The Department for Education (DfE) list of approved academy sponsors keeps on growing. There are now 560 of them*.
The list can be used, the DfE says with confidence, by schools looking for a sponsor, a sponsor looking to work with another sponsor or local authorities (LAs) looking for (aka forced to look for) a “sponsor solution for some of their schools”.
It’s a question we’ve asked before
, but just how reliable are the recommendations? It contains sponsors which are:
Barnfield Education Partnership Trust (BEPT) is part of Barnfield Federation currently under investigation by three agencies: the Further Education Commissioner, the Education Funding Agency (EFA) and the Skills Funding Agency over concerns
BAU Foundation/Mentora is allegedly under investigation
amid concerns about fast-tracking the trust’s approved status. Attempts to takeover three schools in Oxfordshire broke down after the trust’s links with a private chain of Turkish schools and a global asset management firm were exposed
. This triggered the resignation of three trustees including Dame Anna Hassan and Lord Bichard although Mentora still appears on Lord Bichard’s Register of Interests under “Remunerated Employment”.
BEEN SENT WARNING LETTERS ABOUT PERFORMANCE
Academy chains sent warning letters include:
AET: received 7 letters
and provoked a question in Parliament about an Inadequate Ofsted judgement. The EFA found AET had made unusual payments to trustees of the Academy Trust. AET is now searching for a “Joint Venture” partner
to supply all services to its academies.
TKAT: received 2 warning letters and recently revealed the DfE “guided” schools towards sponsorship
by the chain. TKAT said it promptly sacked two-thirds of the heads.
Woodard Academies Trust, part of the Woodard Corporation, is a troubled academy chain
Carillion Academies Trust
doesn’t appear to be registered at Companies House as required. Nevertheless, the DfE has allowed it to sponsor two brand-new free schools.
Best Practice Network Academies Trust
is not listed at Companies House. However, the contact named in the DfE list links to Best Practice Network Limited, a subsidiary of Best Practice Holdings Ltd. Best Practice Network has offered consultancy and training to schools for over ten years.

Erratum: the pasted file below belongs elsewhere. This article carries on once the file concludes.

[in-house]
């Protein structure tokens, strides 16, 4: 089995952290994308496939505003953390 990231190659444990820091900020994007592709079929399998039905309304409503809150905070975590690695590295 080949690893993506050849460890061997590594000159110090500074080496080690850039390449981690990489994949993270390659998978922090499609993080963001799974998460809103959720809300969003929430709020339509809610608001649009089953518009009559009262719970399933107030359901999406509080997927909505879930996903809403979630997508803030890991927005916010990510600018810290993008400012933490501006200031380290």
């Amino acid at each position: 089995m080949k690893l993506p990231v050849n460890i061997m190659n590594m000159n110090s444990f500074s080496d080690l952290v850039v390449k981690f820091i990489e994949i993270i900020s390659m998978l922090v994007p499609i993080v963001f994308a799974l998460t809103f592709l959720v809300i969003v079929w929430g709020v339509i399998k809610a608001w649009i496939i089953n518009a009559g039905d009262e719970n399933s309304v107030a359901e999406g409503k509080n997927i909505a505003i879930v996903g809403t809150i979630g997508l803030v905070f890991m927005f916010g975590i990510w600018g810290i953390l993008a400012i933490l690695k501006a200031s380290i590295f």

Charles Dunstone. No academy trust is registered under this name. However, Sir Charles Dunstone is lead sponsor at Fulwood Academy, Preston, judged Inadequate by Ofsted in October 2013. Inspectors had little to say about the sponsorship except external support hadn’t led to “urgent action needed to raise achievement.” The Fulwood Academy Trust is registered with Companies House but the approved sponsor named on the DfE list is not Fulwood but links to DunstoC at Carphone Warehouse plc.
The Secretary of State for Education, Michael Gove, is the Principal Regulator for academy trusts. Yet his department doesn’t appear to bother whether its approved sponsors are under investigation, have given cause for concern or even whether they are properly constituted. And there are questions about the links between academy trusts and for-profit firms. These could benefit from links with academy trusts which could act as a "vehicle" or "conduit" to divert taxpayers' money into shareholders' pockets.
If the DfE has such a sloppy attitude towards its list, how can parents and taxpayers trust it to oversee academy trusts properly?
*The list of approved academy sponsors can be downloaded here
. Note: the list is regularly updated. The information above was true at the time of writing (Feb 2014).
5 May 2014.
Any "paused" academy sponsors or chains remain listed as approved sponsors (letter from Lord Nash to author dated 10 March 2014). Sponsors under investigation remain on the approved list under the investigation is complete. The DfE will then consider whether to remove the sponsor from the approved list (letter as above).
The non-existent Best Practice Network Academies Trust did not appear on the April 2014 approved sponsor list. However, Barnfield Federation was still listed despite having been found to have claimed £1m for non-existent pupils. The non-existent Carillion Academies Trust was still listed. I have written to my MP to ask schools minister Lord Nash how a non-existent Trust can have demonstrated "evidence of achieving lasting educational improvement" required from sponsors.